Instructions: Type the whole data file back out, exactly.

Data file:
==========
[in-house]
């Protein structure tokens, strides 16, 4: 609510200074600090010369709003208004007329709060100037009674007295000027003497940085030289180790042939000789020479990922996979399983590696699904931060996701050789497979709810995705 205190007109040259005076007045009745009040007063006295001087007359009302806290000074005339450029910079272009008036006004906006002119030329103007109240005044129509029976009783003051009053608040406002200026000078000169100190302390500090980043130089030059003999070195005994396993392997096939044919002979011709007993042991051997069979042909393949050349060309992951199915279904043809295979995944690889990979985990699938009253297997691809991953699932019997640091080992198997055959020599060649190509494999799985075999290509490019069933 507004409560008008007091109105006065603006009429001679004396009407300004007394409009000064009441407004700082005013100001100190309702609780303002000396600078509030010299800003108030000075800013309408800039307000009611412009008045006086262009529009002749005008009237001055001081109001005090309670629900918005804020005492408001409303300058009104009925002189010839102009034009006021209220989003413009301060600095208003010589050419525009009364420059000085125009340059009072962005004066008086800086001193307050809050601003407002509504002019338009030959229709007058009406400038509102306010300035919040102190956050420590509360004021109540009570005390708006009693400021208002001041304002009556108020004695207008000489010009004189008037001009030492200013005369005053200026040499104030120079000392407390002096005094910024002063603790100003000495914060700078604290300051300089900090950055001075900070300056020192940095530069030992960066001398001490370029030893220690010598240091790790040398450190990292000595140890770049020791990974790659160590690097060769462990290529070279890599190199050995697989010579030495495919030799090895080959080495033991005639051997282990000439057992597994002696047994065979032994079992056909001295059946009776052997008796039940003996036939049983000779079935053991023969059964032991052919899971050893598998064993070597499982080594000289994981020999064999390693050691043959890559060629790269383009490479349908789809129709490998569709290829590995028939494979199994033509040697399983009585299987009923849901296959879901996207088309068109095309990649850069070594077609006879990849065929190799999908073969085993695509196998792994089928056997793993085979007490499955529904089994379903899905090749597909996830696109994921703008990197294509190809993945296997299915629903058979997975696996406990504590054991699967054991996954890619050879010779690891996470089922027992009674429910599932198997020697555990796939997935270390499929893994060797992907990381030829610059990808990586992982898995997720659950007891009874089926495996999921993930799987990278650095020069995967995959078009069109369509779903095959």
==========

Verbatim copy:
[in-house]
């Protein structure tokens, strides 16, 4: 609510200074600090010369709003208004007329709060100037009674007295000027003497940085030289180790042939000789020479990922996979399983590696699904931060996701050789497979709810995705 205190007109040259005076007045009745009040007063006295001087007359009302806290000074005339450029910079272009008036006004906006002119030329103007109240005044129509029976009783003051009053608040406002200026000078000169100190302390500090980043130089030059003999070195005994396993392997096939044919002979011709007993042991051997069979042909393949050349060309992951199915279904043809295979995944690889990979985990699938009253297997691809991953699932019997640091080992198997055959020599060649190509494999799985075999290509490019069933 507004409560008008007091109105006065603006009429001679004396009407300004007394409009000064009441407004700082005013100001100190309702609780303002000396600078509030010299800003108030000075800013309408800039307000009611412009008045006086262009529009002749005008009237001055001081109001005090309670629900918005804020005492408001409303300058009104009925002189010839102009034009006021209220989003413009301060600095208003010589050419525009009364420059000085125009340059009072962005004066008086800086001193307050809050601003407002509504002019338009030959229709007058009406400038509102306010300035919040102190956050420590509360004021109540009570005390708006009693400021208002001041304002009556108020004695207008000489010009004189008037001009030492200013005369005053200026040499104030120079000392407390002096005094910024002063603790100003000495914060700078604290300051300089900090950055001075900070300056020192940095530069030992960066001398001490370029030893220690010598240091790790040398450190990292000595140890770049020791990974790659160590690097060769462990290529070279890599190199050995697989010579030495495919030799090895080959080495033991005639051997282990000439057992597994002696047994065979032994079992056909001295059946009776052997008796039940003996036939049983000779079935053991023969059964032991052919899971050893598998064993070597499982080594000289994981020999064999390693050691043959890559060629790269383009490479349908789809129709490998569709290829590995028939494979199994033509040697399983009585299987009923849901296959879901996207088309068109095309990649850069070594077609006879990849065929190799999908073969085993695509196998792994089928056997793993085979007490499955529904089994379903899905090749597909996830696109994921703008990197294509190809993945296997299915629903058979997975696996406990504590054991699967054991996954890619050879010779690891996470089922027992009674429910599932198997020697555990796939997935270390499929893994060797992907990381030829610059990808990586992982898995997720659950007891009874089926495996999921993930799987990278650095020069995967995959078009069109369509779903095959």